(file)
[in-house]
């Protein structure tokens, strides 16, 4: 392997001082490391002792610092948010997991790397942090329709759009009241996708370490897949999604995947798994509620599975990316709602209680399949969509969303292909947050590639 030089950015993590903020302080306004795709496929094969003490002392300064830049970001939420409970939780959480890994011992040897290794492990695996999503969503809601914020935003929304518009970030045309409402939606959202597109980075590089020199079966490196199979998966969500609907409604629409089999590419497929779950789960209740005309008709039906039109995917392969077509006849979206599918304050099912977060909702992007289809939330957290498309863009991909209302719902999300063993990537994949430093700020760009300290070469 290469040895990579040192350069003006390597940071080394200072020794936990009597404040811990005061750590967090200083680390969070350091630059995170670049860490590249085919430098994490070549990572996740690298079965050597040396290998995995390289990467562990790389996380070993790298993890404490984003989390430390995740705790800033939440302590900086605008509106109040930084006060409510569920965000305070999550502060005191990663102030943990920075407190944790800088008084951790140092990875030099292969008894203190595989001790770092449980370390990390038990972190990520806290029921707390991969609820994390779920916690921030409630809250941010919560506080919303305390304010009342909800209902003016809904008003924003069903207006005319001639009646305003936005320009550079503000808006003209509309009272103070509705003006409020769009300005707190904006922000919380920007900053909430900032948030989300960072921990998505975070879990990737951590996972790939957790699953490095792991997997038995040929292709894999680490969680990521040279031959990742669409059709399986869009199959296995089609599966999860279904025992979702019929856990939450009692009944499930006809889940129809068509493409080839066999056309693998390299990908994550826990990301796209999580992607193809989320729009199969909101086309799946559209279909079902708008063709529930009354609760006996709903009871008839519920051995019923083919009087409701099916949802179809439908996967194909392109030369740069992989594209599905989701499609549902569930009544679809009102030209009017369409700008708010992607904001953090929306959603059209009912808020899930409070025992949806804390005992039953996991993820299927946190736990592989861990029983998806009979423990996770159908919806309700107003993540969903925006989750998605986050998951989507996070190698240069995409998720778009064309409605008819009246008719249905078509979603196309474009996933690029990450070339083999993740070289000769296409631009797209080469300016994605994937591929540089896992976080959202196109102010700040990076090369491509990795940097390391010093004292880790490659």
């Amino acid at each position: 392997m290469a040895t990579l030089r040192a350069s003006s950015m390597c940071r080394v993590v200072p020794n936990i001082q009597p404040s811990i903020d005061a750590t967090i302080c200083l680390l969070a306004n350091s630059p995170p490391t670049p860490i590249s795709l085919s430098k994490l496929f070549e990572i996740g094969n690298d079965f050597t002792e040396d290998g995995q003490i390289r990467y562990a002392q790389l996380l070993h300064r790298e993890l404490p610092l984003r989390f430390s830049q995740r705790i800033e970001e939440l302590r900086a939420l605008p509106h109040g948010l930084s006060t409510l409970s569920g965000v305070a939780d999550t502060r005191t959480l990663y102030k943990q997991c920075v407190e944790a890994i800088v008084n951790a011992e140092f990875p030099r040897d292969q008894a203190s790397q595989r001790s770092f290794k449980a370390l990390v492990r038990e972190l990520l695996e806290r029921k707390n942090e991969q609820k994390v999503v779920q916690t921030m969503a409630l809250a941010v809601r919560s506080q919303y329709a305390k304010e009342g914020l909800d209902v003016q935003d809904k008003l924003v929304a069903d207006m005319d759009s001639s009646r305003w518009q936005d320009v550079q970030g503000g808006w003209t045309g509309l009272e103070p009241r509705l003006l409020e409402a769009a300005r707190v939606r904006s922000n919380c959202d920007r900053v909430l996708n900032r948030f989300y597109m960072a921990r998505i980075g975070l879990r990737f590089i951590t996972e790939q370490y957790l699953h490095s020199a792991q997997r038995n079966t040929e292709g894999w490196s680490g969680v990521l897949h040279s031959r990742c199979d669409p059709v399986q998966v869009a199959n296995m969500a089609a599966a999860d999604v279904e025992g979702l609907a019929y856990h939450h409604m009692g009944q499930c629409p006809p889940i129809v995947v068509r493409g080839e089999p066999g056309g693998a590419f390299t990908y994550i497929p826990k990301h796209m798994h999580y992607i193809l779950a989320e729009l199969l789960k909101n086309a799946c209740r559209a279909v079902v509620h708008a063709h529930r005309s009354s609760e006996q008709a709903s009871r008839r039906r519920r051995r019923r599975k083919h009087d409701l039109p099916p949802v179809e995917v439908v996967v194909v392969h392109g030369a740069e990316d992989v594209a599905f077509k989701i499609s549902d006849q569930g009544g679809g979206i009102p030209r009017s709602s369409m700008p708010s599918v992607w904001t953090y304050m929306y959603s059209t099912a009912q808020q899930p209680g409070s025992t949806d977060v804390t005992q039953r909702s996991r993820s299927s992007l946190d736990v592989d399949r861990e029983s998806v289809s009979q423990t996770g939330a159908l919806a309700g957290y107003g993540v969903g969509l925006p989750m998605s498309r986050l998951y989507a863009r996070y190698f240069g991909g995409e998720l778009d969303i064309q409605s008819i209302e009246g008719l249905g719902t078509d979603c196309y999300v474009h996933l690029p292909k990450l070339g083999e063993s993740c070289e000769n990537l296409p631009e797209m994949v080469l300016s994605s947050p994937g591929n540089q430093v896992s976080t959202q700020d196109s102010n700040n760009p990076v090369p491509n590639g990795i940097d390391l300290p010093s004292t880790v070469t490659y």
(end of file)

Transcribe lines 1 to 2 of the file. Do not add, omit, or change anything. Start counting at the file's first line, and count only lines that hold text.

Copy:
[in-house]
């Protein structure tokens, strides 16, 4: 392997001082490391002792610092948010997991790397942090329709759009009241996708370490897949999604995947798994509620599975990316709602209680399949969509969303292909947050590639 030089950015993590903020302080306004795709496929094969003490002392300064830049970001939420409970939780959480890994011992040897290794492990695996999503969503809601914020935003929304518009970030045309409402939606959202597109980075590089020199079966490196199979998966969500609907409604629409089999590419497929779950789960209740005309008709039906039109995917392969077509006849979206599918304050099912977060909702992007289809939330957290498309863009991909209302719902999300063993990537994949430093700020760009300290070469 290469040895990579040192350069003006390597940071080394200072020794936990009597404040811990005061750590967090200083680390969070350091630059995170670049860490590249085919430098994490070549990572996740690298079965050597040396290998995995390289990467562990790389996380070993790298993890404490984003989390430390995740705790800033939440302590900086605008509106109040930084006060409510569920965000305070999550502060005191990663102030943990920075407190944790800088008084951790140092990875030099292969008894203190595989001790770092449980370390990390038990972190990520806290029921707390991969609820994390779920916690921030409630809250941010919560506080919303305390304010009342909800209902003016809904008003924003069903207006005319001639009646305003936005320009550079503000808006003209509309009272103070509705003006409020769009300005707190904006922000919380920007900053909430900032948030989300960072921990998505975070879990990737951590996972790939957790699953490095792991997997038995040929292709894999680490969680990521040279031959990742669409059709399986869009199959296995089609599966999860279904025992979702019929856990939450009692009944499930006809889940129809068509493409080839066999056309693998390299990908994550826990990301796209999580992607193809989320729009199969909101086309799946559209279909079902708008063709529930009354609760006996709903009871008839519920051995019923083919009087409701099916949802179809439908996967194909392109030369740069992989594209599905989701499609549902569930009544679809009102030209009017369409700008708010992607904001953090929306959603059209009912808020899930409070025992949806804390005992039953996991993820299927946190736990592989861990029983998806009979423990996770159908919806309700107003993540969903925006989750998605986050998951989507996070190698240069995409998720778009064309409605008819009246008719249905078509979603196309474009996933690029990450070339083999993740070289000769296409631009797209080469300016994605994937591929540089896992976080959202196109102010700040990076090369491509990795940097390391010093004292880790490659």